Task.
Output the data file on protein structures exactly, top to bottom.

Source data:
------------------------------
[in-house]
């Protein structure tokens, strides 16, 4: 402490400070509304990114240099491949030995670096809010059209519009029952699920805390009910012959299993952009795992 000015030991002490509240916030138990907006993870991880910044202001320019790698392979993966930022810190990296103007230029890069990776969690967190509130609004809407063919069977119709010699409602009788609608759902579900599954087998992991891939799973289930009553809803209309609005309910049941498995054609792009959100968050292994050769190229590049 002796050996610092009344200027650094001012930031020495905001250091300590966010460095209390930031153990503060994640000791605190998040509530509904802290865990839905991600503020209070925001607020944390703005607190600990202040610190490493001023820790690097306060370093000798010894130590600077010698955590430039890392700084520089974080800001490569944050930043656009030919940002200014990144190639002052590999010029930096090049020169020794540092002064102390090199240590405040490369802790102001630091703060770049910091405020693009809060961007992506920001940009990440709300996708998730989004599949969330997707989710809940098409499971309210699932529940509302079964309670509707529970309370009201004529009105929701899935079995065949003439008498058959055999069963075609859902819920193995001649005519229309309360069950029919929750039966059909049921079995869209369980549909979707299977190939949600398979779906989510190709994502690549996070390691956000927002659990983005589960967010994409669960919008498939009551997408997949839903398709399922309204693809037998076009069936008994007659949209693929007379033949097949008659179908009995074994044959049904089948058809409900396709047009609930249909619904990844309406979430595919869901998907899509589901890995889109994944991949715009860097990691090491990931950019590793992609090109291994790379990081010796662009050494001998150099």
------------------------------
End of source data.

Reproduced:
[in-house]
């Protein structure tokens, strides 16, 4: 402490400070509304990114240099491949030995670096809010059209519009029952699920805390009910012959299993952009795992 000015030991002490509240916030138990907006993870991880910044202001320019790698392979993966930022810190990296103007230029890069990776969690967190509130609004809407063919069977119709010699409602009788609608759902579900599954087998992991891939799973289930009553809803209309609005309910049941498995054609792009959100968050292994050769190229590049 002796050996610092009344200027650094001012930031020495905001250091300590966010460095209390930031153990503060994640000791605190998040509530509904802290865990839905991600503020209070925001607020944390703005607190600990202040610190490493001023820790690097306060370093000798010894130590600077010698955590430039890392700084520089974080800001490569944050930043656009030919940002200014990144190639002052590999010029930096090049020169020794540092002064102390090199240590405040490369802790102001630091703060770049910091405020693009809060961007992506920001940009990440709300996708998730989004599949969330997707989710809940098409499971309210699932529940509302079964309670509707529970309370009201004529009105929701899935079995065949003439008498058959055999069963075609859902819920193995001649005519229309309360069950029919929750039966059909049921079995869209369980549909979707299977190939949600398979779906989510190709994502690549996070390691956000927002659990983005589960967010994409669960919008498939009551997408997949839903398709399922309204693809037998076009069936008994007659949209693929007379033949097949008659179908009995074994044959049904089948058809409900396709047009609930249909619904990844309406979430595919869901998907899509589901890995889109994944991949715009860097990691090491990931950019590793992609090109291994790379990081010796662009050494001998150099």